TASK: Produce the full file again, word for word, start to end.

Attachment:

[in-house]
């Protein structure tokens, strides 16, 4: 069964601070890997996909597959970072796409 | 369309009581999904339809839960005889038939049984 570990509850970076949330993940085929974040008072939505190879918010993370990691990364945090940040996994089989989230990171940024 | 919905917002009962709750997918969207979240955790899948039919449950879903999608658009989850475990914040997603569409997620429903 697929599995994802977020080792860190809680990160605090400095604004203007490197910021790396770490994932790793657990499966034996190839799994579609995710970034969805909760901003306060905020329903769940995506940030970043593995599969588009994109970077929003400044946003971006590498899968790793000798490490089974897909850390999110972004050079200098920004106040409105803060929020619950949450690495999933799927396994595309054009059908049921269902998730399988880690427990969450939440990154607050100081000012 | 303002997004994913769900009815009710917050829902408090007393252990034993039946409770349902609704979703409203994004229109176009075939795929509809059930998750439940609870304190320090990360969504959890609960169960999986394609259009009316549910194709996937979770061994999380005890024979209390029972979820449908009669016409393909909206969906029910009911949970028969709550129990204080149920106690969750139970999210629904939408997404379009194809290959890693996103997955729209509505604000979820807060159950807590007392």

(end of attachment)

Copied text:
[in-house]
């Protein structure tokens, strides 16, 4: 069964601070890997996909597959970072796409 | 369309009581999904339809839960005889038939049984 570990509850970076949330993940085929974040008072939505190879918010993370990691990364945090940040996994089989989230990171940024 | 919905917002009962709750997918969207979240955790899948039919449950879903999608658009989850475990914040997603569409997620429903 697929599995994802977020080792860190809680990160605090400095604004203007490197910021790396770490994932790793657990499966034996190839799994579609995710970034969805909760901003306060905020329903769940995506940030970043593995599969588009994109970077929003400044946003971006590498899968790793000798490490089974897909850390999110972004050079200098920004106040409105803060929020619950949450690495999933799927396994595309054009059908049921269902998730399988880690427990969450939440990154607050100081000012 | 303002997004994913769900009815009710917050829902408090007393252990034993039946409770349902609704979703409203994004229109176009075939795929509809059930998750439940609870304190320090990360969504959890609960169960999986394609259009009316549910194709996937979770061994999380005890024979209390029972979820449908009669016409393909909206969906029910009911949970028969709550129990204080149920106690969750139970999210629904939408997404379009194809290959890693996103997955729209509505604000979820807060159950807590007392």